April 22nd – RGI Group celebrates the International Girls in ICT Day, a day dedicated to drawing attention to the need for more girls and women in the ICT sector and raising awareness about women under-representation in this field, as well as encouraging more girls and young women to actively pursue careers in STEM.
With technology playing a crucial role in our society, Science, Technology, Engineering and Mathematics fields of studies – indicated with the acronym STEM – are the object of increasing attention in education and in the economic scenario. Therefore, STEM students and graduates represent the future innovators and leaders in the most game-changing industry of our present – but research has shown that there are still many steps to be made in terms of girls and women representation.
Among the many studies on this topic, an insightful report published by Assolombarda titled “Osservatorio Talents Venture e STEAMiamoci sul Gender Gap nelle facoltà STEM” (Talents Venture and STEAMiamoci Observatory upon Gender Gap in STEM university courses) analyses and explains the numbers related to STEM students in Italian universities during last years, tracing a scenario where even if female students enrolled in university are a majority (55%), when it comes to the STEM courses the situation is completely inverted.
The most significant numbers of the study, which help understand the scenario and outline the status of women representation in Italian university are:
– In STEM degrees only 18,3% of the total number of female students choose STEM (Science, Technology, Engineering and Mathematics) courses, against 61% of male students.
– In the most recent academic year female students accounted only for 37% of total students enrolled in scientific faculties, against 63% of male students.
– The gender gap highlighted by university enrollments is also reflected in the labour market, where, one year after graduation, employment levels for males after earning a STEM degree reach 91,8%, while it is 89,3% for females.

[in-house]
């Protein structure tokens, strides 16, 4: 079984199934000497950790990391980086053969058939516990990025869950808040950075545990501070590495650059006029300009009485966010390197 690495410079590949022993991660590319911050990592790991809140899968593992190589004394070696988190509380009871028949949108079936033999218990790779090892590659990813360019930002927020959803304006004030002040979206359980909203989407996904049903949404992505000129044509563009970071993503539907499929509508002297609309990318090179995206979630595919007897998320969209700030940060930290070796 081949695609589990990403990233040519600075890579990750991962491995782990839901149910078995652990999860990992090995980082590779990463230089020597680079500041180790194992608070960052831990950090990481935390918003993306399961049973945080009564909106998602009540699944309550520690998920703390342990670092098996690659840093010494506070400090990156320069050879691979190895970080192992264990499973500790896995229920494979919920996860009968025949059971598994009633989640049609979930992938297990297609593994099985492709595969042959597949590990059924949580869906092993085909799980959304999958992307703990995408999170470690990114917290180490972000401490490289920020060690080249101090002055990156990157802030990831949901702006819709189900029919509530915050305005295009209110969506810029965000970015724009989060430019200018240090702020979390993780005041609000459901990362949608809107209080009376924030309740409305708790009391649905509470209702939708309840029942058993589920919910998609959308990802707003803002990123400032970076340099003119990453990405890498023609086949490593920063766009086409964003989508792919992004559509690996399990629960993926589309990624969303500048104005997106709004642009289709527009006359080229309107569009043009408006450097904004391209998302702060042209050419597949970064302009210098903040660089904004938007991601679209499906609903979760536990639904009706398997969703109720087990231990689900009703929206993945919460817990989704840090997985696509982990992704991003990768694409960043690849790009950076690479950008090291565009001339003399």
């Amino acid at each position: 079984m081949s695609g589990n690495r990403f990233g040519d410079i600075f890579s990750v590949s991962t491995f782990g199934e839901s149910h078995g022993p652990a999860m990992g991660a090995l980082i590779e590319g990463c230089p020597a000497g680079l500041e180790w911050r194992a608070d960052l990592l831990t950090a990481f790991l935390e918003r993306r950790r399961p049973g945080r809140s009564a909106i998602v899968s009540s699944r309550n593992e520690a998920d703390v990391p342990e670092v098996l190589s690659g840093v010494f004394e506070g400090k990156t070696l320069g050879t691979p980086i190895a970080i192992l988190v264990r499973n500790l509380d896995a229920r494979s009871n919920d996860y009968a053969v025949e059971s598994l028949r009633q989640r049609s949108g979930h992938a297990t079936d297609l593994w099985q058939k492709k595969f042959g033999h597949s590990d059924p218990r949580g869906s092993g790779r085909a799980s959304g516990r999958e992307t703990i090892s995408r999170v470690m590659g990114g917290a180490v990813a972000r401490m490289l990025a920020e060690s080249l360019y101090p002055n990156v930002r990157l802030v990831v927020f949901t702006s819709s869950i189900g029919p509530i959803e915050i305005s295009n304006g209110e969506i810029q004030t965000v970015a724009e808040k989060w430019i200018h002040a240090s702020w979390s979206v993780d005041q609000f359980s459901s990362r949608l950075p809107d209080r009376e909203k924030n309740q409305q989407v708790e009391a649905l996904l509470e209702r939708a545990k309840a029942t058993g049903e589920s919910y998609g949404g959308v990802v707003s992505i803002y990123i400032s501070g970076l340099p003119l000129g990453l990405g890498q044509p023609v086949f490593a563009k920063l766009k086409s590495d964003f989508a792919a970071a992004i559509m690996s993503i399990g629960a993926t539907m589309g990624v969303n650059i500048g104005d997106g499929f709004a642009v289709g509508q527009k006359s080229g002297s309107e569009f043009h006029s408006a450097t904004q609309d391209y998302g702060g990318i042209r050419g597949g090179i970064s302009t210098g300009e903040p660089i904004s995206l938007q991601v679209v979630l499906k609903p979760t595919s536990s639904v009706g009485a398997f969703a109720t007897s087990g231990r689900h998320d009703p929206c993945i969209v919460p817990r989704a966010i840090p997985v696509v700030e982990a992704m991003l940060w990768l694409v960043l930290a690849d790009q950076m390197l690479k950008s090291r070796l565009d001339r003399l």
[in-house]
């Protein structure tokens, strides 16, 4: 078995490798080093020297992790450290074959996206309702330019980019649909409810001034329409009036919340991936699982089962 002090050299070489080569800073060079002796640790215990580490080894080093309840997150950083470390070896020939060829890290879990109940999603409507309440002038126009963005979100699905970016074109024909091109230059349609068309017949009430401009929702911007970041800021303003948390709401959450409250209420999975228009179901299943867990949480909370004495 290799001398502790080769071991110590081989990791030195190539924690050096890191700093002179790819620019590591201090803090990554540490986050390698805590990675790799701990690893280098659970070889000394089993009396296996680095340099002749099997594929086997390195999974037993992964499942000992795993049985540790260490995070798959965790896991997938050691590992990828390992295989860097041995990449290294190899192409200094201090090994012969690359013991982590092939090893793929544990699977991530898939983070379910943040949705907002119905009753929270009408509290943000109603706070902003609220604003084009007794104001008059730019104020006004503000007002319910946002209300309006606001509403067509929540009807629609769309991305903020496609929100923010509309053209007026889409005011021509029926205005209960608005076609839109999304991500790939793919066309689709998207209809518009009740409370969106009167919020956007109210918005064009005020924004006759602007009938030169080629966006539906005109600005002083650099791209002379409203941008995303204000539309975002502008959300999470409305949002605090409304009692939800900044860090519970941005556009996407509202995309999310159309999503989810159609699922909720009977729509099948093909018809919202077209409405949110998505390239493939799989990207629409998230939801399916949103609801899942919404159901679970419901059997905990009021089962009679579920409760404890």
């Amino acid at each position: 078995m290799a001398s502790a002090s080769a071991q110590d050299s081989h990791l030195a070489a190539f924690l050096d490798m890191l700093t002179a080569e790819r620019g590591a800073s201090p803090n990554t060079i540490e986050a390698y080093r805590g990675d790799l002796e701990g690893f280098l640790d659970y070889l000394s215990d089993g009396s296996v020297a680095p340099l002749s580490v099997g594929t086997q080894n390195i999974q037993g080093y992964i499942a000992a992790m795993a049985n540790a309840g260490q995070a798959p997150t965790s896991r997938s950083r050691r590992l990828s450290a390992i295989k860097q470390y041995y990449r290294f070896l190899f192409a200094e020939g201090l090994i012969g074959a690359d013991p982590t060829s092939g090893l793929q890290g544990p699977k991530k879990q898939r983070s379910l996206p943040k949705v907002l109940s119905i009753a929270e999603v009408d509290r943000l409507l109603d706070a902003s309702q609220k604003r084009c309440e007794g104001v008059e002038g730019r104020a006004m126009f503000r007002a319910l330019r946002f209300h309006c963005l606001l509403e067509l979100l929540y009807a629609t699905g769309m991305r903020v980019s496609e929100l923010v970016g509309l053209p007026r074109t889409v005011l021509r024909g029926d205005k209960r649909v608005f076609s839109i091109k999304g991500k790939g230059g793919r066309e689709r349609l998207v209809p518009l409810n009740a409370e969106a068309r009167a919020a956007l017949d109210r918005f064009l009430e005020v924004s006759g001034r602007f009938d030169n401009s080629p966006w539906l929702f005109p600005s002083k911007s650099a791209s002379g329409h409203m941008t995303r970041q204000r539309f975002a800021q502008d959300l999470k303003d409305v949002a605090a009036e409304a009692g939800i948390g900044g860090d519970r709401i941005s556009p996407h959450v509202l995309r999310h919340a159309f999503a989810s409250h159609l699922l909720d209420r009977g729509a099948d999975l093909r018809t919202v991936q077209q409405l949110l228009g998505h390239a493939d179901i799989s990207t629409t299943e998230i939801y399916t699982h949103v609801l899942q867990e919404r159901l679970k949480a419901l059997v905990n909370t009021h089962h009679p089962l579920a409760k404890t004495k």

– Among the fields included in STEM, engineering is key. In recement years, the number of female students enrolled in engineering courses, from IT engineering to biomedical and environmental engineer grew fast, shifting from 20,9% in 2009/2019 to 24,1% in 2018/2019.
Anyways, gender gap in STEM and ICT is not an only an Italian problem, as it is widely spread across Europe and the world. The report explains that Italy is one of the best in Europe in terms of women representation, with the percentage of female students above the European average (16%). Therefore, considering Europe, the best performing country is Liechtenstein, where female students enrolled in STEM courses are 39%, followed by Greece (23%), Serbia (23%) and Germany (22%). On the other hand, the lowest performing countries are the Netherlands (7%) and Belgium (7%).
Filling the gender gap is more and more important, and when it comes to ICT companies can really make a difference to overcome the gender stereotypes and cultural bias that undermine girls’ choices to study STEM subjects at university, creating an inclusive and diverse workplace, ensuring gender equality, and exposing young women to positive leadership role models.
It is crucial to support every initiative that could empower girls to make mindful choices about their future careers and creating an equal workplace and encourage young women to pursue STEM-related studies and careers in ICT, as that is the key to increase female presence in these disciplines and leadership roles.